It’s a 24-hour industry

As I drive through the vineyards to the winery in the morning, the sky is painted in light shades of blue and orange as the sun begins its ascent.

The edges of my high beams catch groups of vineyard workers emerging from the rows of vines after a night’s work. Their legs are caked in mud and with a weary gait they trudge toward their cars parked on the side of the road. My day begins as their day ends.

After swiping my time card at 6:30 a.m., I walk into the cellar and begin the morning round of pumpovers. During fermentation, red wine needs to be mixed around and “pushed” a little. A pumpover is a process in which juice is pumped from the bottom of a fermentation tank to the top. The juice that is sent to the top of the tank trickles back down through the “cap” at the top of the tank. This cap consists of grapes, grape skins and a smaller amount of seeds and stems. Forcing the juice over the cap helps it ferment as well as draw color from the skins through what is known as “extraction.” The deep garnet and purple colors you love in red wine comes from the skins. Ensuring that all the juice has plenty of contact with the skin ensures good colors as well as good flavors.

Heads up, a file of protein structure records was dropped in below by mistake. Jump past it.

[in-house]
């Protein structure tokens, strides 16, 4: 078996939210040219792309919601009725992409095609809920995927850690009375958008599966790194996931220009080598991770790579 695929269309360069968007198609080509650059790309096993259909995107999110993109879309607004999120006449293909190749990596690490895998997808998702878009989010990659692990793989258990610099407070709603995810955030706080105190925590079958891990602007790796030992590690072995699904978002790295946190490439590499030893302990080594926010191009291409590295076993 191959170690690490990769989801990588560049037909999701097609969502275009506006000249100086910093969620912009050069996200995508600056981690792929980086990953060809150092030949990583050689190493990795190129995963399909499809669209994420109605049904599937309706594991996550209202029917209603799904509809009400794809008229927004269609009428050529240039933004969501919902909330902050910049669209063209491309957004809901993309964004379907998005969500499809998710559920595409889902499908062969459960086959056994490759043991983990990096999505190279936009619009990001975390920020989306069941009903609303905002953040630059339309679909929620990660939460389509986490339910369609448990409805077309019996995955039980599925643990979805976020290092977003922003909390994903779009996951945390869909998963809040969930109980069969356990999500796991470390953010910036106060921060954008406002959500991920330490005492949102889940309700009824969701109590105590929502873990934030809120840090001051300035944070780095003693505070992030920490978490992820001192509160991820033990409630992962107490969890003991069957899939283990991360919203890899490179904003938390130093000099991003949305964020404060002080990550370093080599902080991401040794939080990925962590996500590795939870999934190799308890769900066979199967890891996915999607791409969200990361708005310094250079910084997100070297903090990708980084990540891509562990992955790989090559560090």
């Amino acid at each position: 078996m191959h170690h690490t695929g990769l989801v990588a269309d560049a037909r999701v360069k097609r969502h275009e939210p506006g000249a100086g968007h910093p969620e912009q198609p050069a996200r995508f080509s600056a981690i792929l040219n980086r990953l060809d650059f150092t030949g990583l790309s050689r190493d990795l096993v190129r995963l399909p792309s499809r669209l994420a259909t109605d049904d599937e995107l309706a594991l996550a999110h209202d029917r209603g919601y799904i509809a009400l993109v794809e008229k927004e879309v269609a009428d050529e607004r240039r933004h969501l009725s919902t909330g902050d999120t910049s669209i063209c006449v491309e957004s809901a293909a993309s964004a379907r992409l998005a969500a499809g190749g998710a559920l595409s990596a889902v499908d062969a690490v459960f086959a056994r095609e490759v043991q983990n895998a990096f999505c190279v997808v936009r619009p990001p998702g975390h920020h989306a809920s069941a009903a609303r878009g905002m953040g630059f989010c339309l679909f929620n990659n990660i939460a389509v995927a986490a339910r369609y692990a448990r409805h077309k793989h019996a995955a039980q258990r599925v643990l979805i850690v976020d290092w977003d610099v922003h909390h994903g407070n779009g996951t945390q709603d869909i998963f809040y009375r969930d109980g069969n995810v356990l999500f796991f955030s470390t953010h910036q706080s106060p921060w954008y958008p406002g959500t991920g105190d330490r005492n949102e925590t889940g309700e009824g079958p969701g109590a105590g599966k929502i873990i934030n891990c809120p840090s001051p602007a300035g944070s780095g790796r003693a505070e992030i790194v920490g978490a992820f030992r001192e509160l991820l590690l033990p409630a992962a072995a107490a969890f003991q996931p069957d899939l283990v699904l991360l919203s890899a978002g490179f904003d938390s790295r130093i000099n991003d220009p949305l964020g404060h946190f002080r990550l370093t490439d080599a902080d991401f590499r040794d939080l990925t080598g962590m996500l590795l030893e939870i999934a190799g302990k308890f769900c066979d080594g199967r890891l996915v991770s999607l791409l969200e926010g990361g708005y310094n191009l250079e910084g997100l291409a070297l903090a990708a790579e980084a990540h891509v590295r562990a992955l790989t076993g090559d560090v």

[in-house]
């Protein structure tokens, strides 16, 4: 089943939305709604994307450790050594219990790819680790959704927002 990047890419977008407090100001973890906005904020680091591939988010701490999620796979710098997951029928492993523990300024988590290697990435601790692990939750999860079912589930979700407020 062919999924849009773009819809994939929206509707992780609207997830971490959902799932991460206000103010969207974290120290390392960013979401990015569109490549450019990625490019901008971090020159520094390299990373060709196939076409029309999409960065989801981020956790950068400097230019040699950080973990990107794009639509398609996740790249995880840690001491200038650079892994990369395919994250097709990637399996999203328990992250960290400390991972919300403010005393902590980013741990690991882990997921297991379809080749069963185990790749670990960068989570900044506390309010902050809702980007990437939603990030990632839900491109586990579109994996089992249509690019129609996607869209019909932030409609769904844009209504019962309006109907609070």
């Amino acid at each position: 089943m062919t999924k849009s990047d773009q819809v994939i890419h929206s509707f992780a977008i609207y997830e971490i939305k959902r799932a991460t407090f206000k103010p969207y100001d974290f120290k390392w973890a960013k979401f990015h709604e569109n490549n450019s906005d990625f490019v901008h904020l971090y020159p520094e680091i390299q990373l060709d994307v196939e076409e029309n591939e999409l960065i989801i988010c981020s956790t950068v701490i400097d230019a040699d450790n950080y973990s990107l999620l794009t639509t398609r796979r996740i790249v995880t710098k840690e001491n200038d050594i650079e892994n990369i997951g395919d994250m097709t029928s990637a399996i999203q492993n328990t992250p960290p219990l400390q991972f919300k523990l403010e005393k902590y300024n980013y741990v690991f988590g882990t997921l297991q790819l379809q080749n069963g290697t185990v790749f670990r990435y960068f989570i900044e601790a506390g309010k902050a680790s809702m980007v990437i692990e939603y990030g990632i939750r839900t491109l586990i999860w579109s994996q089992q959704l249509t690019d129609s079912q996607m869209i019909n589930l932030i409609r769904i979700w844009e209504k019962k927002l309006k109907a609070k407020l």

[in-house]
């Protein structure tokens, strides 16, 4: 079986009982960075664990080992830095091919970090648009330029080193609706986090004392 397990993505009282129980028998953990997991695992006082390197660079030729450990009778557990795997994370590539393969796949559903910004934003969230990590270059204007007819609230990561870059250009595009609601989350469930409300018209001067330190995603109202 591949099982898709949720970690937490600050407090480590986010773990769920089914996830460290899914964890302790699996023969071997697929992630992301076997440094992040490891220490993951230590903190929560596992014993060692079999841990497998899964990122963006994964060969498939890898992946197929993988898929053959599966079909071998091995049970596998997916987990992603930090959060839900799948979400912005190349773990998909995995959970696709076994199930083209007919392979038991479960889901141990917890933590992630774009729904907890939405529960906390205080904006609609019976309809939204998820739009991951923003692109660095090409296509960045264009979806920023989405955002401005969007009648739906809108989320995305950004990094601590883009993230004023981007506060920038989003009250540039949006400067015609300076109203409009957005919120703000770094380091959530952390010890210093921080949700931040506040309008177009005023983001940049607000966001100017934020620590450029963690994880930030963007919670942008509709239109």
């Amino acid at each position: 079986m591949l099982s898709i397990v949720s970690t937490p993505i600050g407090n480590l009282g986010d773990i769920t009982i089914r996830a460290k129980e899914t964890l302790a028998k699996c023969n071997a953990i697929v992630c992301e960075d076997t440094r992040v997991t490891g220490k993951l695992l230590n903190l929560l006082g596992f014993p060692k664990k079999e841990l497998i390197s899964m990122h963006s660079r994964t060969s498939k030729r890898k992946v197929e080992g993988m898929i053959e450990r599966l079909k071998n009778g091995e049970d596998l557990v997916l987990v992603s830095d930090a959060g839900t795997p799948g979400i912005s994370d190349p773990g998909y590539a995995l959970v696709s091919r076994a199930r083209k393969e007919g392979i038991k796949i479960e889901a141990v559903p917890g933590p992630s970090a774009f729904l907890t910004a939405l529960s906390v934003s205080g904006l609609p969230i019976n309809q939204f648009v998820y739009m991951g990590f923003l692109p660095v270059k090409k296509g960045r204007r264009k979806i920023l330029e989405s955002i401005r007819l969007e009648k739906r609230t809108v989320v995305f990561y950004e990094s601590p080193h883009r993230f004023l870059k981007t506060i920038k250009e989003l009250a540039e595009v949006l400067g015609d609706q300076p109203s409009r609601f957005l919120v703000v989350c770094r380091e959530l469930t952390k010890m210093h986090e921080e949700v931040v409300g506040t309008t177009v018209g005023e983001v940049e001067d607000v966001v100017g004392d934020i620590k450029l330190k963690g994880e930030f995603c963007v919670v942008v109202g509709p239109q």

Setting up a pumpover involves hauling a 20 to 30 pound sprinkler up a flight of stairs to the catwalk above the tanks. You then need to secure it to the tank hatch and make sure it’s centered above the cap. You then switch on an air pump that draws the juice up to the sprinkler. The sprinkler is like a whirly gig — two long arms centered on a revolving piece. As the wine is forced through the sprinkler it spins over the top of the cap sending a fountain of wine falling upon the cap and the rest of the tank. It’s almost a hypnotic sight, the wine cascading down along the sides of the tank and foaming on the top of the cap.

I usually wrap up the morning pumpovers around 1 p.m. and after a quick lunch it’s back to other cellar jobs. These can range from transferring wine from tanks to barrels, helping out at the crush pad or digging out a tank. By 5:30 p.m., it’s time to start the evening round of pumpovers to help the late shift. By 7 p.m. I’m usually out the door.

Back home, I step out onto my patio into the still night air. I can see Venus dancing with the moon as well as a host of other stars. I have a beer and a cigarette and listen to a pair of coyotes snarling and screaming as they fight in the distance. Their wild animal cries pierce the air in discord with the low humming, grinding sound of tractors starting up for another long night’s harvest.

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